How bad weather can affect your TV viewing

TVs receive their signals one of two ways, through the air from a satellite or transmitter mast or underground down a cable. If you have cable TV it is unlikely weather will affect your reception, but not impossible, because cable companies in some areas are themselves affected by weather conditions at some point in their distribution networks.

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Satellite TV

The kind of TV most prone to poor reception in bad weather is satellite. Satellite signals are weaker than those from terrestrial transmitters, that’s why they need a dish instead of an ordinary aerial. They need a good clear stretch of sky to arrive at your home still strong enough to work.

The weather most likely to block those signals is snow. It doesn’t matter how much is on the ground, it’s only while it’s in the air that it’s in the way. The next most likely is heavy rain, for the same reason. Heavy cloud can cause problems even when it isn’t actually raining where you are because it could still be raining somewhere between you and the satellite.

If weather is a constant problem in the region you live, the only thing you can do about it is to see if a local cable company will send you those channels by cable instead.

Terrestrial TV

These days all terrestrial TV is digital. This means your signal quality is either good enough to get the channel or it isn’t – there is no ‘poor’ reception in between. Although it is a more resilient signal than satellite it is prone to the same weather effects. If weather is a constant nuisance to your reception it indicates that your signal reception is poor to start with, otherwise the effect wouldn’t usually be enough to cause any issue. In this case, you need to have your aerial replaced or realigned towards the strongest transmitter mast serving your neighbourhood. You can get an idea where your local transmitter is from this web page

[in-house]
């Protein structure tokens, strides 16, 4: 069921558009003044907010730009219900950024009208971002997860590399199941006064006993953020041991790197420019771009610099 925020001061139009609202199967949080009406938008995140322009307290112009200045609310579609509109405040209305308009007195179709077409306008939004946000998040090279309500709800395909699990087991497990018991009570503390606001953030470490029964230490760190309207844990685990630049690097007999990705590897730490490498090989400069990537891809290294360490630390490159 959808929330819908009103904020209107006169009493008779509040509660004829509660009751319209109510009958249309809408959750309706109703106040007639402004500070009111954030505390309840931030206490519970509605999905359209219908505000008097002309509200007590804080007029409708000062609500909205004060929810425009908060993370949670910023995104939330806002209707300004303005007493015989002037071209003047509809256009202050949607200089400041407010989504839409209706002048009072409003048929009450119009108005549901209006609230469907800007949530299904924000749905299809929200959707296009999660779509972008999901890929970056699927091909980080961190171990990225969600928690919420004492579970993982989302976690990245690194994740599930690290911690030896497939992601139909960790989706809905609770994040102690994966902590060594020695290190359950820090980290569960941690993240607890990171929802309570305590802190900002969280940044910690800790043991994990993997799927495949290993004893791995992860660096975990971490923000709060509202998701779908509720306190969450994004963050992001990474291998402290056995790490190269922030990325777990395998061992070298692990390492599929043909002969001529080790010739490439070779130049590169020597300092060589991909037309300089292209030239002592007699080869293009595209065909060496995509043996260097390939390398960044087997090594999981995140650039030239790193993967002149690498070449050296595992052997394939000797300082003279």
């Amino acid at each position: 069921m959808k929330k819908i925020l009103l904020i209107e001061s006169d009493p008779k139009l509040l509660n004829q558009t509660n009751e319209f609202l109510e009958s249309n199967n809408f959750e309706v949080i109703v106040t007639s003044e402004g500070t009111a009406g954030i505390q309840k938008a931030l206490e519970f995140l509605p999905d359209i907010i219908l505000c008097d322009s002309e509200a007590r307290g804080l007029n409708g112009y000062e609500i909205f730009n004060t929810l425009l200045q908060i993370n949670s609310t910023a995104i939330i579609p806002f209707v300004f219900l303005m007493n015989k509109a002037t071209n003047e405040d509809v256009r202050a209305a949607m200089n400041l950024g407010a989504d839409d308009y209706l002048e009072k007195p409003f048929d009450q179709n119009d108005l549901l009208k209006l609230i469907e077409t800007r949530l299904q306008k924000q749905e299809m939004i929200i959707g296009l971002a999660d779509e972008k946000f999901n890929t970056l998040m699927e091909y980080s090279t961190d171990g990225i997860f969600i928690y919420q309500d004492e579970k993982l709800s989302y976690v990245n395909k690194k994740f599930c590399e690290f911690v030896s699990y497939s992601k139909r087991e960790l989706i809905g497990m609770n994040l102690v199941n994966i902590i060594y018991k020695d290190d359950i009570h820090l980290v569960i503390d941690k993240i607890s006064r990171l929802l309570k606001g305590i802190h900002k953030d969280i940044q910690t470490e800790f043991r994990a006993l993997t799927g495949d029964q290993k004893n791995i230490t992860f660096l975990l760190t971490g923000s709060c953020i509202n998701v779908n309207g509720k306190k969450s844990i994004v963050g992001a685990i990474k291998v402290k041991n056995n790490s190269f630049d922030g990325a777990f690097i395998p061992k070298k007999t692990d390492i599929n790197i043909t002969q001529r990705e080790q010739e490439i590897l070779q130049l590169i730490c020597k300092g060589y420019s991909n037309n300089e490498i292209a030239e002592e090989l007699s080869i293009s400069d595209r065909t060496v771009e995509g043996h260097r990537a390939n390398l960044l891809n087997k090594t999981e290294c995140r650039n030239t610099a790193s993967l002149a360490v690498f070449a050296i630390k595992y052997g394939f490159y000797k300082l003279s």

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Changing external aerials is both difficult and dangerous and you should employ a fully qualified TV engineer to do it. For Worcester TV aerial installation try

Wind and gales

Weather can also directly damage your dish or aerial. The most likely culprit will be wind. You will need an engineer to replace it or tighten the supports.

The author is an expert on occupational training and a prolific writer who writes extensively on Business, technology, and education. He can be contacted for professional advice in matters related with occupation and training on his blog Communal Business and Your Business Magazine.